In scripture, tax collectors are not well liked by the Jewish people, as I’m sure you are aware. To be fair, tax collectors aren’t well liked by just about any group of people in any generation. We really aren’t so very different from them, are we? I suspect that most folks who work for the Internal Revenue Service keep pretty quiet about their jobs. What’s interesting is that most young Jewish boys who would have been named Levi would have been destined for service among the Levites. However, this Levi defied the norm and, no doubt, also defied his parents’ wishes and became a hated Roman tax collector.

While Levi was a common name, especially for those destined for service among the Levites, his father’s name – Alphaeus – is a rather uncommon name. Among the list of disciples in Mark 3:18 and Matthew 10:3, we find Matthew the tax collector and James the son of Alpheaus. It seems rather apparent that Levi and Matthew are the same person (and I will call him by his more common name, Matthew, from here on out) – the only tax collector mentioned among the disciples, but who is this other son of Alpeaus, James, and are the two of them brothers?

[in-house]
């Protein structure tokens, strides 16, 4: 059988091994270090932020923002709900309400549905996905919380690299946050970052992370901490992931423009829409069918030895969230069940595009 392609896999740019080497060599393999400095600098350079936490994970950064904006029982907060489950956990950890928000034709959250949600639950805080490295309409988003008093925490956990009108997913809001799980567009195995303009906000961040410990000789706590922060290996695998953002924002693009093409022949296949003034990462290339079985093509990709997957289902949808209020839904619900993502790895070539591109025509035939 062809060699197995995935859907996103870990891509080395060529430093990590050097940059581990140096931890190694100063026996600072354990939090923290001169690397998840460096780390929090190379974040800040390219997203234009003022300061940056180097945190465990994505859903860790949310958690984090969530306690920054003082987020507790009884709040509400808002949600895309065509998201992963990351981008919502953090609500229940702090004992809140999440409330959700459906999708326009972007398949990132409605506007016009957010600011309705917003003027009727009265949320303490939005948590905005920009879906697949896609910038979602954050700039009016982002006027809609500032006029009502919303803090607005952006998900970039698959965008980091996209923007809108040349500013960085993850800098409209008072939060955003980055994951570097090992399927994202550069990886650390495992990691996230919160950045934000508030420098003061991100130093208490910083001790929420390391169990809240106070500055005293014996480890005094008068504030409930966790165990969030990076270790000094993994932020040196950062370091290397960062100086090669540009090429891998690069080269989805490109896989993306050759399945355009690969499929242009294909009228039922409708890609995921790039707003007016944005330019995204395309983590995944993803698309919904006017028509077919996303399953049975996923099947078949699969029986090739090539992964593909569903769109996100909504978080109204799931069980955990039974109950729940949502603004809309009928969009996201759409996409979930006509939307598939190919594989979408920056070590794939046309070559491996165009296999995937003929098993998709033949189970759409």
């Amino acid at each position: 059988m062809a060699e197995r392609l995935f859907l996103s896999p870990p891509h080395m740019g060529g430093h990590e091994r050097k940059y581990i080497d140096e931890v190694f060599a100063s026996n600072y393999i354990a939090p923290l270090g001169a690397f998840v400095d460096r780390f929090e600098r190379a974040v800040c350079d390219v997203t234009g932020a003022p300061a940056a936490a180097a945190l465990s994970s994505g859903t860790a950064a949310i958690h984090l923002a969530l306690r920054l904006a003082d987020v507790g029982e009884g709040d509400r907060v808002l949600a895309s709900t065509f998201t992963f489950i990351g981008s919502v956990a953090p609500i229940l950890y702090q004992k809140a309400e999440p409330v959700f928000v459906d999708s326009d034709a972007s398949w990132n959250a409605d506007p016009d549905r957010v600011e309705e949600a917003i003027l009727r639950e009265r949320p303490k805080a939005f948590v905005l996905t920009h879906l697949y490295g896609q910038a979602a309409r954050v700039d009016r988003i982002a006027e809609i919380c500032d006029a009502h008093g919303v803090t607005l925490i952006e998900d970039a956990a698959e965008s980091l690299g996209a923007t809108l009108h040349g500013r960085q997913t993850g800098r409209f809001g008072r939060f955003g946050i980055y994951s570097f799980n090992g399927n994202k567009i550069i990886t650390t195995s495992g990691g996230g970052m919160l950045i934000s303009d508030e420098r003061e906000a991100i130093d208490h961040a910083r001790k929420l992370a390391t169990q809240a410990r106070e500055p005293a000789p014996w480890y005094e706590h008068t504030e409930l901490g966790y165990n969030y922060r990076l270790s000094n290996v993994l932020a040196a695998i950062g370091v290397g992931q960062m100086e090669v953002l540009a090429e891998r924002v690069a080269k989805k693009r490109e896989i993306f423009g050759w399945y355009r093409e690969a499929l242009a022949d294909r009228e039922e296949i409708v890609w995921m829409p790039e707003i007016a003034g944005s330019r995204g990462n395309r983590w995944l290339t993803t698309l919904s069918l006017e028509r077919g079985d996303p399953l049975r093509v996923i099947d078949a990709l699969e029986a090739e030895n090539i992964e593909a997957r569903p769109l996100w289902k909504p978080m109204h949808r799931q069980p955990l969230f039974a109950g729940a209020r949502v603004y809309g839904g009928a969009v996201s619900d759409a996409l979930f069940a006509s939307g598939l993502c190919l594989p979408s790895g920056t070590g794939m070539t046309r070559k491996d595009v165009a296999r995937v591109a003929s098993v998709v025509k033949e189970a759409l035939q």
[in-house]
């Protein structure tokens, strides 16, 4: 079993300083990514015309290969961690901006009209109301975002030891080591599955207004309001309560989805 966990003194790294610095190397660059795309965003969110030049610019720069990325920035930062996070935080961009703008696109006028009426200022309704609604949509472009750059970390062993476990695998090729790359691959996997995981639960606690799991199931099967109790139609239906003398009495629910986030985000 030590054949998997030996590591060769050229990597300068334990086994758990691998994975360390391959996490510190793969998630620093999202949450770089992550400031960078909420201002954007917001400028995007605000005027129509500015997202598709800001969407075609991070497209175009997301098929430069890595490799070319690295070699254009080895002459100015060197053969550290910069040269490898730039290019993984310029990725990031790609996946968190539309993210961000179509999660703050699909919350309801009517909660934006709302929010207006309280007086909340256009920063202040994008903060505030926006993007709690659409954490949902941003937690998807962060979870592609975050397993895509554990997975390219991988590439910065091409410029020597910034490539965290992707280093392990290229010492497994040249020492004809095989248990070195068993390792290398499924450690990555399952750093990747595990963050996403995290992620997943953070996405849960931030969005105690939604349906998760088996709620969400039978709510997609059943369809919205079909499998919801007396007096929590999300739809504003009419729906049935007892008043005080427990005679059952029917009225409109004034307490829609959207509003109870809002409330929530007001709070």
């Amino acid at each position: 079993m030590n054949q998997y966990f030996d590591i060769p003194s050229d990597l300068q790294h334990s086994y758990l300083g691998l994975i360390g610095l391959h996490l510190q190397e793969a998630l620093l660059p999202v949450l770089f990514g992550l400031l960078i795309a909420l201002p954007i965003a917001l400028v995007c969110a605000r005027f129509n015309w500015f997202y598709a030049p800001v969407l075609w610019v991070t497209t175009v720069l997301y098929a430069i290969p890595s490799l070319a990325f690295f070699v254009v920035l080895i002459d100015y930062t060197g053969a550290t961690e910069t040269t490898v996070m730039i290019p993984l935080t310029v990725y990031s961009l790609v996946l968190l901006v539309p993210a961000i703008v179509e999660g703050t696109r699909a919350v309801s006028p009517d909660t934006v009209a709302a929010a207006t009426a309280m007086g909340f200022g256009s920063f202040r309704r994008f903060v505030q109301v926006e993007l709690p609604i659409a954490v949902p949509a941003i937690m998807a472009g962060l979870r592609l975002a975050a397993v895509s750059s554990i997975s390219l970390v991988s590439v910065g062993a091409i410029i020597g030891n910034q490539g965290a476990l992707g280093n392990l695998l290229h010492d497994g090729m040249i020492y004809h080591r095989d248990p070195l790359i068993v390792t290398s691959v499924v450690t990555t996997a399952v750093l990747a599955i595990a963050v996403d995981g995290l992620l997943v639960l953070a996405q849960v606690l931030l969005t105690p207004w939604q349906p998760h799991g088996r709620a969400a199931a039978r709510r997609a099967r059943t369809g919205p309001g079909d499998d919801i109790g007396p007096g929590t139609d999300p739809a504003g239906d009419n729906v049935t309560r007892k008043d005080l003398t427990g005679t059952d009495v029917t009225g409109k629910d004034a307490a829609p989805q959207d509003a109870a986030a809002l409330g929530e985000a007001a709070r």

While we simply don’t have enough evidence to be certain, it is possible that Levi and James may have been brothers and this would give us three sets of brothers among the disciples: Simon and Andrew sons of John, James and John sons of Zebedee, and now Levi and James sons of Alpheaus. I think the strongest argument against this familial tie between Levi and James as brothers and sons of Alpheaus is that the others are referenced as brothers in each of these lists of disciples and Levi and James are never listed together in that manner. One last comment, I think it is also possible that Levi and James may not have been listed as brothers simply due to the stigma associated with being a tax collector.